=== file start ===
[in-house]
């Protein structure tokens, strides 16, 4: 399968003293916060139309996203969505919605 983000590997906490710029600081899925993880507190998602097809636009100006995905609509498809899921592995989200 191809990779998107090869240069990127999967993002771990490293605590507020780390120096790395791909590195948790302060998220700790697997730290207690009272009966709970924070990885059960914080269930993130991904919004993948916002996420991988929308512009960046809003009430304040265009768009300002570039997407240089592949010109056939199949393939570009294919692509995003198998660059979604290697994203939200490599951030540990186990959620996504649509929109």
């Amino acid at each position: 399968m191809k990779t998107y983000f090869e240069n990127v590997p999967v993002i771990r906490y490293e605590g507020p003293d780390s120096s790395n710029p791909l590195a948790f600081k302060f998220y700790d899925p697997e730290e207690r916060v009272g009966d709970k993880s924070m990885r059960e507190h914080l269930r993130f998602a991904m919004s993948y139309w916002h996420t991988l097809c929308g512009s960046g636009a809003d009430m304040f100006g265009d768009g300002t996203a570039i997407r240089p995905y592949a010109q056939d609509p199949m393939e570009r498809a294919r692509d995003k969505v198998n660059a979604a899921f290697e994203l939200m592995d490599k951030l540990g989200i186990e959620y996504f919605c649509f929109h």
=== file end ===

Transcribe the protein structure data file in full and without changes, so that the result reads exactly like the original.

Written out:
[in-house]
């Protein structure tokens, strides 16, 4: 399968003293916060139309996203969505919605 983000590997906490710029600081899925993880507190998602097809636009100006995905609509498809899921592995989200 191809990779998107090869240069990127999967993002771990490293605590507020780390120096790395791909590195948790302060998220700790697997730290207690009272009966709970924070990885059960914080269930993130991904919004993948916002996420991988929308512009960046809003009430304040265009768009300002570039997407240089592949010109056939199949393939570009294919692509995003198998660059979604290697994203939200490599951030540990186990959620996504649509929109």
């Amino acid at each position: 399968m191809k990779t998107y983000f090869e240069n990127v590997p999967v993002i771990r906490y490293e605590g507020p003293d780390s120096s790395n710029p791909l590195a948790f600081k302060f998220y700790d899925p697997e730290e207690r916060v009272g009966d709970k993880s924070m990885r059960e507190h914080l269930r993130f998602a991904m919004s993948y139309w916002h996420t991988l097809c929308g512009s960046g636009a809003d009430m304040f100006g265009d768009g300002t996203a570039i997407r240089p995905y592949a010109q056939d609509p199949m393939e570009r498809a294919r692509d995003k969505v198998n660059a979604a899921f290697e994203l939200m592995d490599k951030l540990g989200i186990e959620y996504f919605c649509f929109h």